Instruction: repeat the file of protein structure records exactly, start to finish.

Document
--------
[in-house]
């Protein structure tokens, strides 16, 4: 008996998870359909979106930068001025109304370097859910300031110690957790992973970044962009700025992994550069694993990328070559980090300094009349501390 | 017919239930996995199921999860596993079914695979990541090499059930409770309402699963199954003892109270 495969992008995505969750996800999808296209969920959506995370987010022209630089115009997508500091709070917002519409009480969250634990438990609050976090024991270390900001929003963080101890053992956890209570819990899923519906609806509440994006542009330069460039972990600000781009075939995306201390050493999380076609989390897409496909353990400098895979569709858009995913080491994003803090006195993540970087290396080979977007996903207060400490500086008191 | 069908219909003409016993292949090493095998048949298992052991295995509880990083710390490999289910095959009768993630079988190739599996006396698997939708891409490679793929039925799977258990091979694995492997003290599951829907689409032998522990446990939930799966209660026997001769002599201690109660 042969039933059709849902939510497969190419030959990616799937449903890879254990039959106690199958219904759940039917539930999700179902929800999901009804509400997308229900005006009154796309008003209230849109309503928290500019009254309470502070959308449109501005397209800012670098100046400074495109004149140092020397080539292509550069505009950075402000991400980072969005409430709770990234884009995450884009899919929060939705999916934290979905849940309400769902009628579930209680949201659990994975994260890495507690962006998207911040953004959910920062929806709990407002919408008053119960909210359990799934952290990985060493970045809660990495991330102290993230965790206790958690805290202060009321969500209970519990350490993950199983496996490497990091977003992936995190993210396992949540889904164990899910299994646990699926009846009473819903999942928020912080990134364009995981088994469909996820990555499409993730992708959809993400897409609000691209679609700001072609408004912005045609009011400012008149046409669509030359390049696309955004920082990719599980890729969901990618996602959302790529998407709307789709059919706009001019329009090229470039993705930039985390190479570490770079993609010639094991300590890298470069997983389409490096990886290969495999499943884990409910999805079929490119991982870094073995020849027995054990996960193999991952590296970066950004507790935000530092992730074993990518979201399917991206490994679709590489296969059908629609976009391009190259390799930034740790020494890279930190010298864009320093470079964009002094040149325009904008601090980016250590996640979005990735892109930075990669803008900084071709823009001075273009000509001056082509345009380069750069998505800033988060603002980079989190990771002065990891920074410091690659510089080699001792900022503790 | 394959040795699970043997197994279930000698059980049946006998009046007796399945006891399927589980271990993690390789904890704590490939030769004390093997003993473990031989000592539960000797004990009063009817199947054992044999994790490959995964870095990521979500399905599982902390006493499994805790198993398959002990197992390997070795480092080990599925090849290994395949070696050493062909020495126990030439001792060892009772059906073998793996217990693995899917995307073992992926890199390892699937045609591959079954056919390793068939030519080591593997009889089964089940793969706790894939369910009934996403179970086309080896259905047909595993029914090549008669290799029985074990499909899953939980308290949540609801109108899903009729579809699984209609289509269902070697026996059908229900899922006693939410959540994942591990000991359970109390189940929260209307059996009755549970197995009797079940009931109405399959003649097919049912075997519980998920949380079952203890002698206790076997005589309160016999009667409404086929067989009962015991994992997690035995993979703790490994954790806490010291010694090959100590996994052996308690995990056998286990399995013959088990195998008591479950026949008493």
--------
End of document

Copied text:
[in-house]
């Protein structure tokens, strides 16, 4: 008996998870359909979106930068001025109304370097859910300031110690957790992973970044962009700025992994550069694993990328070559980090300094009349501390 | 017919239930996995199921999860596993079914695979990541090499059930409770309402699963199954003892109270 495969992008995505969750996800999808296209969920959506995370987010022209630089115009997508500091709070917002519409009480969250634990438990609050976090024991270390900001929003963080101890053992956890209570819990899923519906609806509440994006542009330069460039972990600000781009075939995306201390050493999380076609989390897409496909353990400098895979569709858009995913080491994003803090006195993540970087290396080979977007996903207060400490500086008191 | 069908219909003409016993292949090493095998048949298992052991295995509880990083710390490999289910095959009768993630079988190739599996006396698997939708891409490679793929039925799977258990091979694995492997003290599951829907689409032998522990446990939930799966209660026997001769002599201690109660 042969039933059709849902939510497969190419030959990616799937449903890879254990039959106690199958219904759940039917539930999700179902929800999901009804509400997308229900005006009154796309008003209230849109309503928290500019009254309470502070959308449109501005397209800012670098100046400074495109004149140092020397080539292509550069505009950075402000991400980072969005409430709770990234884009995450884009899919929060939705999916934290979905849940309400769902009628579930209680949201659990994975994260890495507690962006998207911040953004959910920062929806709990407002919408008053119960909210359990799934952290990985060493970045809660990495991330102290993230965790206790958690805290202060009321969500209970519990350490993950199983496996490497990091977003992936995190993210396992949540889904164990899910299994646990699926009846009473819903999942928020912080990134364009995981088994469909996820990555499409993730992708959809993400897409609000691209679609700001072609408004912005045609009011400012008149046409669509030359390049696309955004920082990719599980890729969901990618996602959302790529998407709307789709059919706009001019329009090229470039993705930039985390190479570490770079993609010639094991300590890298470069997983389409490096990886290969495999499943884990409910999805079929490119991982870094073995020849027995054990996960193999991952590296970066950004507790935000530092992730074993990518979201399917991206490994679709590489296969059908629609976009391009190259390799930034740790020494890279930190010298864009320093470079964009002094040149325009904008601090980016250590996640979005990735892109930075990669803008900084071709823009001075273009000509001056082509345009380069750069998505800033988060603002980079989190990771002065990891920074410091690659510089080699001792900022503790 | 394959040795699970043997197994279930000698059980049946006998009046007796399945006891399927589980271990993690390789904890704590490939030769004390093997003993473990031989000592539960000797004990009063009817199947054992044999994790490959995964870095990521979500399905599982902390006493499994805790198993398959002990197992390997070795480092080990599925090849290994395949070696050493062909020495126990030439001792060892009772059906073998793996217990693995899917995307073992992926890199390892699937045609591959079954056919390793068939030519080591593997009889089964089940793969706790894939369910009934996403179970086309080896259905047909595993029914090549008669290799029985074990499909899953939980308290949540609801109108899903009729579809699984209609289509269902070697026996059908229900899922006693939410959540994942591990000991359970109390189940929260209307059996009755549970197995009797079940009931109405399959003649097919049912075997519980998920949380079952203890002698206790076997005589309160016999009667409404086929067989009962015991994992997690035995993979703790490994954790806490010291010694090959100590996994052996308690995990056998286990399995013959088990195998008591479950026949008493």